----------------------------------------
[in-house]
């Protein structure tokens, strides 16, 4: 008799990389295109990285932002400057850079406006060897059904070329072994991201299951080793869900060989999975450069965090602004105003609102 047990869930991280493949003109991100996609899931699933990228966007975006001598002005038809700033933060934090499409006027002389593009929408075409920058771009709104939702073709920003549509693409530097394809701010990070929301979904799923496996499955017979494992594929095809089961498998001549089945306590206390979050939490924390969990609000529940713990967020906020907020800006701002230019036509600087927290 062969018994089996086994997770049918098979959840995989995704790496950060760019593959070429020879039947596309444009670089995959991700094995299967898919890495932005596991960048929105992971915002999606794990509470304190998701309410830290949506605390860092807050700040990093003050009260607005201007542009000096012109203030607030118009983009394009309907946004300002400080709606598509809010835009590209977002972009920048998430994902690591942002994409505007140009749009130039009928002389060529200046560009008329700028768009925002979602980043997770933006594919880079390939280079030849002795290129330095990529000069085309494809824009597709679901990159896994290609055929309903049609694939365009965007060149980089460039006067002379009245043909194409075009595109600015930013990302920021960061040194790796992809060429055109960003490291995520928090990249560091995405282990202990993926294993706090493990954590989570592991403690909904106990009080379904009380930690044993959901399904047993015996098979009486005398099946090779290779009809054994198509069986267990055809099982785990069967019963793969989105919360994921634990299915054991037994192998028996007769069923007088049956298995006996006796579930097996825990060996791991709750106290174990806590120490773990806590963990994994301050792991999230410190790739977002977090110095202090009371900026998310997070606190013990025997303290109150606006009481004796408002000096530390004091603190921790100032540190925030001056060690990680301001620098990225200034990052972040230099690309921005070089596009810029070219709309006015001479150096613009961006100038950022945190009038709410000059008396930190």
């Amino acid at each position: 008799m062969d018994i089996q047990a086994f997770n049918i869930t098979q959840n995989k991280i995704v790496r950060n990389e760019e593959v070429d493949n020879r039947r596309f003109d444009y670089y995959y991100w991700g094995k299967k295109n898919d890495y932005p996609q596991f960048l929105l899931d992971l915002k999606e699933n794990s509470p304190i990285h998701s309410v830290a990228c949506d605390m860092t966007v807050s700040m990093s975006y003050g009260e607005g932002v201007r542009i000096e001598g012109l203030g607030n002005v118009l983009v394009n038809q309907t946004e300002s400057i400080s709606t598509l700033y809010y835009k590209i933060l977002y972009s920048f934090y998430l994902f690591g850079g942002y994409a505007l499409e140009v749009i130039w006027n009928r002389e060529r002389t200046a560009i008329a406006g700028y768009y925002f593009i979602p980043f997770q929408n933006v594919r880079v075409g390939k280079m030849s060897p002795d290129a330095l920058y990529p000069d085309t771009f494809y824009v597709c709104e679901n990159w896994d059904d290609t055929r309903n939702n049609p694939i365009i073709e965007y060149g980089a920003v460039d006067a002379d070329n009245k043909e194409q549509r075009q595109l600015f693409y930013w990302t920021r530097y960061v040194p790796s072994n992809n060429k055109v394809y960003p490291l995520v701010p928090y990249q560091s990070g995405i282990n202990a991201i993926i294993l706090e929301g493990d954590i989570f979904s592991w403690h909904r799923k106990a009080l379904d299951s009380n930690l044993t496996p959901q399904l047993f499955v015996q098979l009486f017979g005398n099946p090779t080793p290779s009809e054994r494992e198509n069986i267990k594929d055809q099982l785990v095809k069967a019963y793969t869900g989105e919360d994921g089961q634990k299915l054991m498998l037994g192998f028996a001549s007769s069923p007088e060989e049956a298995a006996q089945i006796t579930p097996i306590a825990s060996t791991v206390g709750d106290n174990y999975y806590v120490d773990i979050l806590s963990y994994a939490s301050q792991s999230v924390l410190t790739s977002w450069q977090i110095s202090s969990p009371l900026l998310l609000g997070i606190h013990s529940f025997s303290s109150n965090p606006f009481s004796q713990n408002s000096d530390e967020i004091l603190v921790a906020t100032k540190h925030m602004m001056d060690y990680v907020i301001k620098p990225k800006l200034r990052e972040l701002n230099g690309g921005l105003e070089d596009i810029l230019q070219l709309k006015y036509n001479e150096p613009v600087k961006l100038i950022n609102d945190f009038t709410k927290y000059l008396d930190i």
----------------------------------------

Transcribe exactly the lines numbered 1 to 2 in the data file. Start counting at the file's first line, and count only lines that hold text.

[in-house]
């Protein structure tokens, strides 16, 4: 008799990389295109990285932002400057850079406006060897059904070329072994991201299951080793869900060989999975450069965090602004105003609102 047990869930991280493949003109991100996609899931699933990228966007975006001598002005038809700033933060934090499409006027002389593009929408075409920058771009709104939702073709920003549509693409530097394809701010990070929301979904799923496996499955017979494992594929095809089961498998001549089945306590206390979050939490924390969990609000529940713990967020906020907020800006701002230019036509600087927290 062969018994089996086994997770049918098979959840995989995704790496950060760019593959070429020879039947596309444009670089995959991700094995299967898919890495932005596991960048929105992971915002999606794990509470304190998701309410830290949506605390860092807050700040990093003050009260607005201007542009000096012109203030607030118009983009394009309907946004300002400080709606598509809010835009590209977002972009920048998430994902690591942002994409505007140009749009130039009928002389060529200046560009008329700028768009925002979602980043997770933006594919880079390939280079030849002795290129330095990529000069085309494809824009597709679901990159896994290609055929309903049609694939365009965007060149980089460039006067002379009245043909194409075009595109600015930013990302920021960061040194790796992809060429055109960003490291995520928090990249560091995405282990202990993926294993706090493990954590989570592991403690909904106990009080379904009380930690044993959901399904047993015996098979009486005398099946090779290779009809054994198509069986267990055809099982785990069967019963793969989105919360994921634990299915054991037994192998028996007769069923007088049956298995006996006796579930097996825990060996791991709750106290174990806590120490773990806590963990994994301050792991999230410190790739977002977090110095202090009371900026998310997070606190013990025997303290109150606006009481004796408002000096530390004091603190921790100032540190925030001056060690990680301001620098990225200034990052972040230099690309921005070089596009810029070219709309006015001479150096613009961006100038950022945190009038709410000059008396930190």